An anti-pattern would be why my van is designed to have such poor fuel economy that I have to stop every 10 miles to refuel.

Another anti-pattern could be that no one trained me to drive in the dark and I feel I can only safely drive at 10 mph.

Another anti-pattern is that I have to stop at a town half way to wait on another van driver to give me an addressed cardboard box into which I am supposed to put my parcel. That’s an example of non-cross functionality and chronic dependencies on actors external to my team.

InfoQ: What causes anti-patterns to arise in teams?

Martin: At the team level, lack of adequate training, mentoring and coaching is responsible for a good bit of it, but it is hard to divorce the team from the organisation. Negative organisational culture will of course affect its teams.

Agile can be counter intuitive, especially when it contradicts traditional business experience, but a good scrum master/coach should not only explain a best practice, but should also explain why it’s best practice and should explain what bad things happen if the anti-pattern remains unaddressed.

Some examples in my personal experience: I once worked on a team where a tech lead met with the rest of the Development team immediately after Sprint Planning to allocate Stories to each member of the team. I initially didn’t know this was happening, but my suspicions were soon raised by a couple of things:

  • Sprint Backlog items were not being picked up in priority order
  • The tech lead only worked on the easier items

I asked individuals why they were working on lower priority stories when there was a higher priority story remaining in the To Do column. That’s when it came out in the wash. The tech lead didn’t mean any harm (ok, he was taking advantage of his position by only taking on the easier items, but he was helpful to the others when needed). When I spoke with him, he told me that’s what was expected of him by managers in his previous postings. When I explained to him the reasons why it was an anti-pattern, he understood. I told him he had a valuable position in the team and that it was his role to help others learn from him.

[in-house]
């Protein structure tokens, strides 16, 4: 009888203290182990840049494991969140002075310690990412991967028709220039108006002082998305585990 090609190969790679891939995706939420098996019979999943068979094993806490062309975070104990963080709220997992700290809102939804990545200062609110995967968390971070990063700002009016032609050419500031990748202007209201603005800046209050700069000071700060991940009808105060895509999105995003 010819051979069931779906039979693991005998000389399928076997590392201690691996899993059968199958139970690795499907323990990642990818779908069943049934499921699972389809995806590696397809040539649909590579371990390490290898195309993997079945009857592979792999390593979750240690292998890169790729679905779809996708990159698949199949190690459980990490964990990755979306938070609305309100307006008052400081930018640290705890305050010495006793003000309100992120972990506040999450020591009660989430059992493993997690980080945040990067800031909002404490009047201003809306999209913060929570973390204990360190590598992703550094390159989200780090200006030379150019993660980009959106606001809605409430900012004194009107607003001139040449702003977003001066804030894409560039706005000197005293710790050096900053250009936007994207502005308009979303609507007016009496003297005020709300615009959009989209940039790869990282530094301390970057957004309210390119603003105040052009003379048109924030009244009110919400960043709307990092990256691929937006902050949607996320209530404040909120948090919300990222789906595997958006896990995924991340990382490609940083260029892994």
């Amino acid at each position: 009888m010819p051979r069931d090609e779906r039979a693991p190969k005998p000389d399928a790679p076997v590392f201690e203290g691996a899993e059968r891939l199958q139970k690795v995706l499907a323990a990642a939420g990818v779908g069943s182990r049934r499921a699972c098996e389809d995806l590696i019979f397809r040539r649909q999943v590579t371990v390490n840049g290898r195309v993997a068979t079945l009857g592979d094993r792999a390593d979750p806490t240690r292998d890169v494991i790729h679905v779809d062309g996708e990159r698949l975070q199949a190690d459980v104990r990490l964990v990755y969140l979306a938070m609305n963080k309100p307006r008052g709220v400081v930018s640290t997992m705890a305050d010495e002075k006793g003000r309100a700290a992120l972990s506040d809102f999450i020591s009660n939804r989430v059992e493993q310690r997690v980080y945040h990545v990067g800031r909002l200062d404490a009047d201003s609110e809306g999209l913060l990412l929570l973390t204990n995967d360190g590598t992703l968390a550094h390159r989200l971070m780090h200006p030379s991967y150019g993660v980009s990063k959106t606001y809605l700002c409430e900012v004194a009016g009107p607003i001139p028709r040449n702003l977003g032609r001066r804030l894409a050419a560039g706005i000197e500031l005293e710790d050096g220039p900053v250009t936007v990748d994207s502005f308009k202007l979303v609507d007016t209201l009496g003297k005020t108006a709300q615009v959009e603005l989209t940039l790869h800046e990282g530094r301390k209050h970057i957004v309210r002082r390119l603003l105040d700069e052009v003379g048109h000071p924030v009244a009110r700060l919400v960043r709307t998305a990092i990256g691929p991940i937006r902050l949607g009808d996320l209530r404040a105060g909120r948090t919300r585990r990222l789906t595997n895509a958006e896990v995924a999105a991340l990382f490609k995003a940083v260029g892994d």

I did a workshop with the team where instead of me explaining why this practice was counterproductive, I asked them what kind of things they saw going wrong, giving clues about prioritisation and multi-tasking. A lively conversation amongst the team later, they arrived at the right answers themselves, the best way in my opinion. The answers are always within. It’s our job as coaches to help people find them without telling them where to find them, but sometimes you have to be instructional and only in very limited circumstances.

Another example was when I took over a team whose Retrospectives were a little lifeless. It turned out that previous retro action items did not result in action items being formed, so they were forgotten about. I changed this by ensuring that we used Trello to capture people’s suggestions, voting format and action items. Action items were put into the Sprint Backlog with owners. This turned things around. People then saw real improvements being made and the team’s faith in retrospective soon became restored and became lively affairs.

InfoQ: How can teams deal with the causes of anti-patterns?

Martin: A good scrum master/coach with the help of workshops, 1-2-1 mentoring/coaching/conversations and day-to-day guidance, can address almost all team-based anti-patterns, but it does take patience, courage and a bit of a thick skin to be frank.

Help create a team spirit. Even if the organisation itself is doing things that it shouldn’t and which are affecting the team, sometimes as a last resort, an "us against the world" attitude can forge strong bonds and a good team spirit, and this in itself can be the catalyst for good things to start to happen in the face of adversity. When team bonds are strong, its people become braver and more willing to challenge poor decision making and actions from others.